Fantasist & Futurist
- Nov 23, 2002
You know how Pixar do great films, with clever plotting, characters, and appeal to both kids and adults?
That's what Nickelodeon achieved with their Avatar: The Last Air Bender.
On the surface, it's just a kid's cartoon series, superficially touching on traditional Far Eastern tales, such as Monkey or The Water Margin. That in itself might have been enough to make it unique and interesting.
But there's a real depth to this series, and a dedication to detail that goes way beyond the norm.
There's also humour, drama, seriously well-developed characters, clever plot developments, and some of the best subversion of tropes I've seen. The people behind the series show a clear devotion that makes Avatar: The Last Air Bender something special.
Yet at it's heart, it's a simple story - I'll let the introduction explain it:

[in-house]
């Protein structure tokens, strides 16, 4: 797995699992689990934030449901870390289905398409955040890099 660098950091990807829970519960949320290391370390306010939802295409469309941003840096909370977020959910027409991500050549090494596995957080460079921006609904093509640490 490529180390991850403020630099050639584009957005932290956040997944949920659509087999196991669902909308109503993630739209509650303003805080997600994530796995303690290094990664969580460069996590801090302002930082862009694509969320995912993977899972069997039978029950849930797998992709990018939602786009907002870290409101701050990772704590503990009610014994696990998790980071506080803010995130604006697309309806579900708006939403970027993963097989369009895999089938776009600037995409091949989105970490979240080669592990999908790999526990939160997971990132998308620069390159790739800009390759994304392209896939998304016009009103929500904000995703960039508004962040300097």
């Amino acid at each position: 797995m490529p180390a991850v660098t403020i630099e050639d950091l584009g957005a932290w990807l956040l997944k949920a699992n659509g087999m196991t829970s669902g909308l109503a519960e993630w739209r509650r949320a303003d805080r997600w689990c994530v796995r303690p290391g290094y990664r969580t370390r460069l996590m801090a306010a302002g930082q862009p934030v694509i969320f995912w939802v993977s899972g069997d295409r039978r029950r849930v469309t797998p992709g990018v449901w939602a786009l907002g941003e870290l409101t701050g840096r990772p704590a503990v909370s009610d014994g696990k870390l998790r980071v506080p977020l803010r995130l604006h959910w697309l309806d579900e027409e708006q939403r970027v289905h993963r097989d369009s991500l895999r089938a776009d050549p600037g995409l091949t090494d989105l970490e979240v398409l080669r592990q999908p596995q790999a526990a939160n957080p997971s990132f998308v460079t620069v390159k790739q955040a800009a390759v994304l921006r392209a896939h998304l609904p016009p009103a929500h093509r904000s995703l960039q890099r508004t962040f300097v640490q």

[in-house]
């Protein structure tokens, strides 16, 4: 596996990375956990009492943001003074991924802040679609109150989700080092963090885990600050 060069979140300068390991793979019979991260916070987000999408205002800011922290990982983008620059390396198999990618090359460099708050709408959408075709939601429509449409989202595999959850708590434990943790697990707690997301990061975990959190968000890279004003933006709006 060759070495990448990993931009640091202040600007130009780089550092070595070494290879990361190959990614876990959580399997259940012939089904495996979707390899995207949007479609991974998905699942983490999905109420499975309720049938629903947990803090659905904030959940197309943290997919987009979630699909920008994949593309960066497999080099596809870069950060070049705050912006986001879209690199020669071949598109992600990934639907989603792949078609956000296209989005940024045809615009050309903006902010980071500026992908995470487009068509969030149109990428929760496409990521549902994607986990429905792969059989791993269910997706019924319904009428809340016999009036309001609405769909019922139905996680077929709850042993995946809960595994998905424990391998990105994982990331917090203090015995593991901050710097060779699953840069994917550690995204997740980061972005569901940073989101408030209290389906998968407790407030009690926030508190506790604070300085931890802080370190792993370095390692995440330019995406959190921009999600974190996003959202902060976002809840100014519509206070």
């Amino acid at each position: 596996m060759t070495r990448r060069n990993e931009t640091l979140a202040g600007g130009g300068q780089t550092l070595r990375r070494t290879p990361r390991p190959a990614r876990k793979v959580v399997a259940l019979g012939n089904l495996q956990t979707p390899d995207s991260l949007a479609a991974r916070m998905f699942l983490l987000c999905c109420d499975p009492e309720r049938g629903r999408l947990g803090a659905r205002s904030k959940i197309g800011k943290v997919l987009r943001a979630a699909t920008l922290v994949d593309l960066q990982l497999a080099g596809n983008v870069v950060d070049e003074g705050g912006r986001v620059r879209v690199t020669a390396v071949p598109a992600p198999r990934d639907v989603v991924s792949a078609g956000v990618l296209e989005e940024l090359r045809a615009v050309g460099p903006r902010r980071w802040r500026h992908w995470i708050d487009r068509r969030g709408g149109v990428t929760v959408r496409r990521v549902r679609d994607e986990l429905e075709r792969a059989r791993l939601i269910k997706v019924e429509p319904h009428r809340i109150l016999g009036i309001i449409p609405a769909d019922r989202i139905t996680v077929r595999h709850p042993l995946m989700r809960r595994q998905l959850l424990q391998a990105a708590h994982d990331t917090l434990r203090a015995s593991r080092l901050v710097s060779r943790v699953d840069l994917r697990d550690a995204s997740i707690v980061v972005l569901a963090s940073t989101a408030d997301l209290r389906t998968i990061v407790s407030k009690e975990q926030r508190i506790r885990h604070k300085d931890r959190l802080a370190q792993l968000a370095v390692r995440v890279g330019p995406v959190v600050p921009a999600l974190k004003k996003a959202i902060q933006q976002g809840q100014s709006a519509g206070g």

Three seasons of Avatar: The Last Air Bender were made, all part of the same developing story arc, and ends after a satisfying climax.
What's really interesting isn't simply that everything is rooted in Asian analogues, but also that there's a serious diversity of roles. Many could have been lazily assigned to males, but there's clearly been some clever thinking in terms of challenging gender stereotypes.
This is made immediately clear in episode 3 of the first season, when we discover the Avatar is a continuous reincarnation where gender is irrelevant. Additionally, that's the same episode where the subject of "fight like a girl" is wonderfully tackled with the Kyoshi warriors.
This becomes underlined in season 2, when Zuko's sister and two of her deadly girl friends become the lead antagonists - and the powerful earth-bending master turns out to be a 12-year old blind girl. Oh, yeah - did I mention there's also diversity on disability issues?
Intelligent, clever, and inspired, Avatar: The Last Airbender is an animated series well-worth watching, no matter how old you are. It's also a great example of how the intelligent use of diversity can make characters and story much more interesting.
Just stay away from the travesty of the film. It's by M Night Shyamalan - need I say more?